News Release for Inked in Gray Publishing:


The Phoenix publishing company embraces stories that aren’t black and white.

[Phoenix, AZ – February 9, 2019] Two Phoenix authors with a passion for untold stories have joined forces to create Inked in Gray, a new publishing company dedicated to fiction that represents the gray shades of life. Instead of featuring only a particular genre, Inked in Gray will publish books and anthologies in many genres, with a focus on stories that appeal to young and new adult readers.

“Discrimination is everywhere. It provides justification for putting actions, people, and values into boxes, painting everything with the broad strokes of right or wrong. We’re not going to see the world and people differently until we put down that ‘brush’ and start listening to each other. Really listening.” Dakota Rayne, co-founder and editor in chief of Inked in Gray explains. “The more I open my eyes, the more shades of gray I see, and they are simply amazing. Instead of a brush, I picked up a pen and created Inked in Gray. As senior editor of Inked in Gray I hope to share these stories inked in gray: of lives fallen between the cracks of society, of values that challenge the status quo, themes and thoughts that make us challenge our own perceptions, about characters that show us that there is more beneath the surface of everything.”

On top of publishing, Inked in Gray will offer services such as editing, mentoring, and promotional coaching to give authors tools for success. Submissions will open soon, and interested writers are encouraged to follow Inked in Gray on social media to learn more.

Founded in 2018 by Phoenix residents Dakota Rayne and Carolyn Thomas, Inked in Gray is a publishing company with a number of growing philanthropic endeavors aimed at enriching local and international communities. Inked in Gray is committed to bringing stories to light that need to be told and to nurturing voices that need to be heard.

Theatre Reviews

Full Review of Suddenly Last Summer by Tennessee Williams


Suddenly Last Summer tells the story of Violet Venable, an affluent elderly woman grieving the loss of her son to a visiting Doctor Cukrowicz. She praises her late son, and reveals that she blames his death on his troubled young cousin, Catherine Holly, who Violet believes is in need of a lobotomy due to the appalling story she spins of her son’s death.

To talk about Suddenly Last Summer, it’s difficult (and a disservice) to separate the play from the context in which it was written. Perhaps it’s best described in the words of Elia Kazan, who directed the film version of Streetcar Named Desire, who said of Williams, “Everything in his life is in his plays, and everything in his plays is in his life.” Suddenly Last Summer opened Off-Broadway in 1958, and a film adaptation was released the very next year. It came after his most notable successes, The Glass MenagerieA Streetcar Named Desire and Cat on a Hot Tin Roof, by several years.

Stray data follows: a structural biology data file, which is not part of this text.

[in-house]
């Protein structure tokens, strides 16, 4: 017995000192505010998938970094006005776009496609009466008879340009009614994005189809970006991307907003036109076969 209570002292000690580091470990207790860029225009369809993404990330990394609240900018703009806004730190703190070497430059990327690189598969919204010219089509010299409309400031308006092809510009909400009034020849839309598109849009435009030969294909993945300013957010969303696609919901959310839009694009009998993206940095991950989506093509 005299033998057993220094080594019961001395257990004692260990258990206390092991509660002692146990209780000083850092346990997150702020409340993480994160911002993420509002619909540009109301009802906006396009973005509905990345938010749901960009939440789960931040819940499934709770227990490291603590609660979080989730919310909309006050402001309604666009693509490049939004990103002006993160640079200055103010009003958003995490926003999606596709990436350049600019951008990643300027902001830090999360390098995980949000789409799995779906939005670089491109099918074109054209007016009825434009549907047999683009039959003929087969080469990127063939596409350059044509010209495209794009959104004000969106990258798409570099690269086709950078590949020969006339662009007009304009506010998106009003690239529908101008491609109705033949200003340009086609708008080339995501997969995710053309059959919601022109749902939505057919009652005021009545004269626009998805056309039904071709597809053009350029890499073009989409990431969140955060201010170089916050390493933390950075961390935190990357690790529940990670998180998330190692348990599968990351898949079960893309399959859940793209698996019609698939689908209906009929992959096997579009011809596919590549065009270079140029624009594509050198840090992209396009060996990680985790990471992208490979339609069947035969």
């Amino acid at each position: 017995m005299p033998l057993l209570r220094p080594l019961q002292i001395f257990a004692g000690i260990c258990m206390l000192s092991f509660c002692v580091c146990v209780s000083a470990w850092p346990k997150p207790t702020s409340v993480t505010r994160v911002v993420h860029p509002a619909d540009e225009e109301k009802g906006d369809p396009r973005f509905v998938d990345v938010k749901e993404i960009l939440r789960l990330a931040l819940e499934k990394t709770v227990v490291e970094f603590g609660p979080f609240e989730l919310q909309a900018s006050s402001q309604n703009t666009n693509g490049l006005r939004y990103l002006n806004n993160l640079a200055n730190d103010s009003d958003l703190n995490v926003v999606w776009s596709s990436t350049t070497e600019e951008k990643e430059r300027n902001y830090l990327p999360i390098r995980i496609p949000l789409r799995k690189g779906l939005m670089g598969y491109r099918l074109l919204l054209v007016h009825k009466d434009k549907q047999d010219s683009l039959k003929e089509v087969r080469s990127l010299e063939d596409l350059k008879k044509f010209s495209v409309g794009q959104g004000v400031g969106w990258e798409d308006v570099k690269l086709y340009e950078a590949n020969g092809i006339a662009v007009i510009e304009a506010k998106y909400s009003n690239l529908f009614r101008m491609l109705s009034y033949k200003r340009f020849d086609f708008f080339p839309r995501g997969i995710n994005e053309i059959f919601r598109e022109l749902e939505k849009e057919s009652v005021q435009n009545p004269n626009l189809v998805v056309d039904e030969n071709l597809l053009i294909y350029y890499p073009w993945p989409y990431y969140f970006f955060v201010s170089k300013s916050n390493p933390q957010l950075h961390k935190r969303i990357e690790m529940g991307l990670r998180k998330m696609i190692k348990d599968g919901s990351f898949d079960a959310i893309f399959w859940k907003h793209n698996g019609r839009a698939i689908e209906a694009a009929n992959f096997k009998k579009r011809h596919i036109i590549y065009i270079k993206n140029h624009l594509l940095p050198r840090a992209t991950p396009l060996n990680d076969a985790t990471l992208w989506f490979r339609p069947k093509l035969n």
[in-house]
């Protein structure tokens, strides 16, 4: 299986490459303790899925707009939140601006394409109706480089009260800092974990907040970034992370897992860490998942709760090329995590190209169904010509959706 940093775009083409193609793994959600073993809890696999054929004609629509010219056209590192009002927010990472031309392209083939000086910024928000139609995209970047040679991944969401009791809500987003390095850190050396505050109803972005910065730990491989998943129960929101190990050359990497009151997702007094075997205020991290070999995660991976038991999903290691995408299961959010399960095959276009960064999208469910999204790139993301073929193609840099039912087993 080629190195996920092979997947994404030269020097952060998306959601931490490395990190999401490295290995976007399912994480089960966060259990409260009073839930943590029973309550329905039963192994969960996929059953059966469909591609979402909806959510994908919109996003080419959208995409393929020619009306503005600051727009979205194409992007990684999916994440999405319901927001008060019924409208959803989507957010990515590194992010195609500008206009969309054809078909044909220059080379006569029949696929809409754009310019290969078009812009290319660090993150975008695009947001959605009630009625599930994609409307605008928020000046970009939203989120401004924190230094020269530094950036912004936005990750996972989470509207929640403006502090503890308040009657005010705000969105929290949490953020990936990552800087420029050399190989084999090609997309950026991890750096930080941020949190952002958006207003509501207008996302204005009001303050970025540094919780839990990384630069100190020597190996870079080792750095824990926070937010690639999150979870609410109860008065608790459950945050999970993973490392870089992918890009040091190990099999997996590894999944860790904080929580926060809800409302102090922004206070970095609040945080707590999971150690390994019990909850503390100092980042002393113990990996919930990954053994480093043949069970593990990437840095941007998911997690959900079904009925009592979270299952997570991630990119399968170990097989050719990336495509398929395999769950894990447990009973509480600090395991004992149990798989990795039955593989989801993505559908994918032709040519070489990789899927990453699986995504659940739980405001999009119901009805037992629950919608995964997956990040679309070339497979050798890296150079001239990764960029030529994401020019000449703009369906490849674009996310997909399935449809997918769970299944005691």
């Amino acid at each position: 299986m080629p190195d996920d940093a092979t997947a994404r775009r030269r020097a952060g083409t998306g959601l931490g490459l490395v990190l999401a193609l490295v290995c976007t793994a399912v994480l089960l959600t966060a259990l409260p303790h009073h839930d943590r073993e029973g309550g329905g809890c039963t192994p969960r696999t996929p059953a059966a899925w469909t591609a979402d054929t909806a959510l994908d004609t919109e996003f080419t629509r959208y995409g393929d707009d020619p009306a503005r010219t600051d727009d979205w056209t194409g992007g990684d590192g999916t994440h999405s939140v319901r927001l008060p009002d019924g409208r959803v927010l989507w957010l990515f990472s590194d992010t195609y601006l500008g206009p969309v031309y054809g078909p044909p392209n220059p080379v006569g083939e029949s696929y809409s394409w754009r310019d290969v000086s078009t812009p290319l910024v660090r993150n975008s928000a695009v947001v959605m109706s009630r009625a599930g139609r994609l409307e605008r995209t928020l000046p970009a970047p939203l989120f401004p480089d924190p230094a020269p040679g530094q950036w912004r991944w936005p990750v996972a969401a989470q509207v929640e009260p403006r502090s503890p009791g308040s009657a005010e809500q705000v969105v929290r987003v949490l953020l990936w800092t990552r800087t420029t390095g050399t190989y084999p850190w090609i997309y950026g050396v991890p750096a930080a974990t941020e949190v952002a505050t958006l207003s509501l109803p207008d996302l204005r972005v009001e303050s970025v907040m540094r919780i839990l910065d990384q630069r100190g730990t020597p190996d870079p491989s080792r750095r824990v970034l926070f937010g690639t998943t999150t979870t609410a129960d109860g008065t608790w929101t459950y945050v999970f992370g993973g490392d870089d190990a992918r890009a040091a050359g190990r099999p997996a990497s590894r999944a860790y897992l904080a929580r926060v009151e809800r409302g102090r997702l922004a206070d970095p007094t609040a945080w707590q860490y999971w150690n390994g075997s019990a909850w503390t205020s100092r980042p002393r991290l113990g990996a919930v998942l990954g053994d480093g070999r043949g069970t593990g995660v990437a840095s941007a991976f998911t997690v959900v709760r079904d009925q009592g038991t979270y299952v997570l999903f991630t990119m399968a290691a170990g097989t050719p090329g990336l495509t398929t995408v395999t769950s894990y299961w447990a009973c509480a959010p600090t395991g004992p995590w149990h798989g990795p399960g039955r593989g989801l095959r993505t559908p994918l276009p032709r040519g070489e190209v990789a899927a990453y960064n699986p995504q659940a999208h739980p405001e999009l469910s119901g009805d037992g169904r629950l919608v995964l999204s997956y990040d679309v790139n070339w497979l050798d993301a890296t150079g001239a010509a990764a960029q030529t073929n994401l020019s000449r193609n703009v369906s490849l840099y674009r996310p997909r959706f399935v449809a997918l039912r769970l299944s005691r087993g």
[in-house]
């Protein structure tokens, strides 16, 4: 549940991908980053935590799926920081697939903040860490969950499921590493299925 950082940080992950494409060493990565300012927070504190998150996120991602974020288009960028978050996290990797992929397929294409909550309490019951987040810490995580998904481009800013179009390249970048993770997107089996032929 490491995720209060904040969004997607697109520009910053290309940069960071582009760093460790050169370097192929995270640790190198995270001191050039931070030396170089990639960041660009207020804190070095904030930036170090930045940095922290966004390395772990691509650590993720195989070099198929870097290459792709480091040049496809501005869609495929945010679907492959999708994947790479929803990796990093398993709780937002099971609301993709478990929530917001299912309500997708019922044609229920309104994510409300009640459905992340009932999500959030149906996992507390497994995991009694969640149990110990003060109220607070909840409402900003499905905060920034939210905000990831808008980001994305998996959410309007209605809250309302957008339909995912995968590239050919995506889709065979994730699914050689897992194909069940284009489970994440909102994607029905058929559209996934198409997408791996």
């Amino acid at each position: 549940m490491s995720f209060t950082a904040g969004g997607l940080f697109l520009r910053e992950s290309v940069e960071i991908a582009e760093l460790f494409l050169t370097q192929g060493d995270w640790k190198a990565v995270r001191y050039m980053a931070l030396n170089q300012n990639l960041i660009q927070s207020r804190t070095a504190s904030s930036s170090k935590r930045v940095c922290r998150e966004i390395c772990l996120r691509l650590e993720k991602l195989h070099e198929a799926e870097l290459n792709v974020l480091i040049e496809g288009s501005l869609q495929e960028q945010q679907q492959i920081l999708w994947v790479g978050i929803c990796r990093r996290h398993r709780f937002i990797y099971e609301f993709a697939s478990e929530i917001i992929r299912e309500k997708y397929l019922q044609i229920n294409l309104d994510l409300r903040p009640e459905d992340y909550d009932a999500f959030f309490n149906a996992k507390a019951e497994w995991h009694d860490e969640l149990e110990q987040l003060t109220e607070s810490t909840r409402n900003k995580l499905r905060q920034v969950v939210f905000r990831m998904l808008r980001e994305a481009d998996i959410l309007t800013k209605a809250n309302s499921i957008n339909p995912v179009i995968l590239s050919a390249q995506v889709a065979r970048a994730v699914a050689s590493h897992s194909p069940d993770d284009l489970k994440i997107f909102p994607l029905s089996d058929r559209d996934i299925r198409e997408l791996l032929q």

The script provides visceral imagery and themes which prompted me to jot down phrases like “savagery dressed in silk and velvet” that I had intended to use to describe the production as a whole, but witnessing the abruptly racist tones of the script’s ending, I no longer felt those phrases appropriate. Suddenly Last Summer is rife with challenging themes, most of which provide for a sumptuous if not acidic feast for the mind that demands the audience’s thought and reflection, but the ending leaves a sour taste in more ways than one. This is where, again, the context and content of the play is tightly intertwined with the playwright himself. Without going too deep into the modern trope of “Bury Your Gays”, Tennessee Williams lived through the implementation of the Motion Picture Production Code, which only allowed mention of ‘sexual deviancy’ if the characters involved met some kind of horrible end, essentially a punishment for their sexuality. This led to a long-standing trope of gay characters doomed to meet tragic endings, even after the Production Code was dismantled. (As a queer person myself, the lack of happy endings is damn frustrating.)

Still, Tennessee Williams’ works should be acknowledged, though not necessarily excused, as a product of their time and of Williams’ own struggles. What could be considered homophobic by today’s standards could just as easily be attributed to society-induced self-loathing from the playwright, living in an utterly intolerant society. Racist and classist tones exist in Suddenly Last Summer, though being a ‘product of the time’ doesn’t quite excuse these elements to a modern audience.


Additional reviews:

Full review of The Lost Boys of Neverland


With an original script by a young playwright featuring yet another take on Peter Pan, I admittedly went into this production skeptical, but my expectations were pleasantly exceeded: East Valley Children’s Theatre has produced an absolute treat in The Lost Boys of Neverland. Tanner Morris’s script adds surprising originality to a classic tale, while the cast delivers delightful nuggets of humor and touching moments. All in all, The Lost Boys of Neverland is a smashing success with something for everyone of any age in the audience, even this jaded Millennial.


Full Review of Luna and Solis


A magical premise, a folksy score, fanciful costumes, and an imaginative set make for a whimsical night of wonder in Brelby Theatre Company’s Luna & Solis. Created entirely by members of the Brelby Theatre Company, this world premiere showcases a wide breadth of local talent. It’s a delightful experience perfectly suited for the space that boasts a broad array of talents in shadow work, puppetry, and creativity on all levels.